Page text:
Master Knitting Program and Professional Knitting Certification


The expectations of the Master Knitting Program (MKP) and the Professional Knitting Certification (PKC) exceed those of the knitting industry in many cases. This is the reason a knitter who has attained the designation of Master Knitter or Professional Knitter is respected by those working in the industry.


It is assumed that your work will demonstrate competency in the following categories before beginning work on the MKP or PKC. Any work that does not conform to these standards must be reworked.

  • Achieving even tension in stitch patterns
  • Accurately measuring knitted fabrics
  • Blocking
  • Weaving in yarn tails


Photographs follow of unacceptable and acceptable work. If your work does not meet these standards, you should work to improve it before enrolling in these programs. Cast On has several indexes of technical articles available to members which provide help on solving these problems. TKGA also has correspondence courses geared to preparing participants and students for these programs.



The following photographs show swatches with UNACCEPTABLE tension.

Stockinette/Reverse Stockinette

Stitches vary in size from row-to-row. Corruguated appearance

Gutters between rows

Tension problem at selvedge only














Garter and Seed Stitch

Uneven space between ridges. One side longer

Excess space between stitches. “Holey”













Stitches in second column of knit stitches overlarge and/or distorted









Ladders and oversized stitches


Cast-On and Bind-Off Edges

Loose cast on. Oversized loops

Too tight bind off. Overlarge last bind off stitch













Make sure your work represents the measurements listed in instructions/patterns. It will be impossible to achieve the exact measurements at all times but make sure your work is within 0.25″ of the specified measurements.



All swatches should be blocked properly. Wet blocking is recommended. The selvedge stitches should be flat. The sides should be the same length. Textured patterns such as ribbing or cables should not be blocked flat. The following photograph shows a swatch with UNACCEPTABLE blocking. Examples of acceptable work follow.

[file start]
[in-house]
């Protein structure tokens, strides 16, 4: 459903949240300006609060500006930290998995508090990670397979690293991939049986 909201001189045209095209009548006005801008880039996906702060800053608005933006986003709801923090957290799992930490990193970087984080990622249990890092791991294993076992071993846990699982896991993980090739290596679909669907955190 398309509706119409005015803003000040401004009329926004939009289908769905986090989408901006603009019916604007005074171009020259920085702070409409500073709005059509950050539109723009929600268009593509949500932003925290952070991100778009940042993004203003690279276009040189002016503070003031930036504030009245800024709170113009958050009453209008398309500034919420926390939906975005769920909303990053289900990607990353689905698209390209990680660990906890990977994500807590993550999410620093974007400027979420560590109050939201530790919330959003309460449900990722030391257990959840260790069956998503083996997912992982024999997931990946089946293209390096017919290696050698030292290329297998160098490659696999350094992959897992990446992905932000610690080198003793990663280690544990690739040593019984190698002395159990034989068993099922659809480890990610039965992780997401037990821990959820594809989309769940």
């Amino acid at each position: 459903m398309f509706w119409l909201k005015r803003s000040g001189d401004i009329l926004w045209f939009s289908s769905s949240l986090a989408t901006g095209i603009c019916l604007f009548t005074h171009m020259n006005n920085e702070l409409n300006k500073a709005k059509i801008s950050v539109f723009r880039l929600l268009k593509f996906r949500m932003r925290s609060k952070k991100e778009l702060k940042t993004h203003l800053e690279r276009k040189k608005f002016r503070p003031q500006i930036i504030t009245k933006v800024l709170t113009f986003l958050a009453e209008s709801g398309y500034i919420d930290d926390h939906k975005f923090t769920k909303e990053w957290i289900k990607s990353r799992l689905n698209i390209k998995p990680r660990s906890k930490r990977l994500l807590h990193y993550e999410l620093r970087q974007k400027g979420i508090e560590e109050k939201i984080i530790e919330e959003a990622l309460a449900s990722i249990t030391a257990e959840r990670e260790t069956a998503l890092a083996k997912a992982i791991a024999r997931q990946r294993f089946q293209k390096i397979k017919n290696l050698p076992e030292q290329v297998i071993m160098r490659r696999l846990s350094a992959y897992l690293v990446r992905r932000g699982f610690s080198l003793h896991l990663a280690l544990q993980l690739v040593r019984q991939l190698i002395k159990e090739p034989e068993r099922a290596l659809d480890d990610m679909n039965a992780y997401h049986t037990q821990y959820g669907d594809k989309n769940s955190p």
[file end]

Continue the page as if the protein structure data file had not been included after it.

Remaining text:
Bind off edge curls to RS. Selvedges curl to WS














Weaving in Yarn Tails

All yarn tails should be woven in using a technique appropriate to the stitch pattern. The goal when weaving in yarn tails is that they are not visible on the RS, they stretch with the fabric and do not pucker. The end of the tail should never pull through to the RS. For stockinette stitch, the duplicate stitch is recommended. For items that are seamed, the ends can be placed in the seams. The following photographs show swatches with UNACCEPTABLE tail weaves.

Two common techniques

Yarn tails visible on RS of work. Tails cross the column of stitches rather than follow the path of the yarn












Split, Dropped and Twisted Stitches

Check your work frequently to make sure there are no split, dropped or twisted stitches. The following photograph shows an example of each.

The first arrow indicates a split stitch, the second arrow indicates a dropped stitch and the final arrow marks a twisted stitch



















Acceptable Work

Tension, Blocking and Measurements

Keep in mind that perfection in hand knitting is not possible. It is hand knitting, not machine knitting. The following photographs show swatches with acceptable tension which are properly blocked. All swatches were knit with KnitPicks Wool of the Andes Worsted.


Stockinette and K1P1 ribbing

Garter Stitch and K2P2 ribbing

Seed Stitch





































Tail Weaves

The following photograph shows recommended methods for weaving in yarn tails. Duplicate stitch is recommended for stockinette stitch. When done properly, it does not distort the fabric, show through to the RS, or pull free. The method shown for ribbing does not impede the stitch pattern’s elasticity or show through to the RS.

Duplicate stitch for stockinette stitch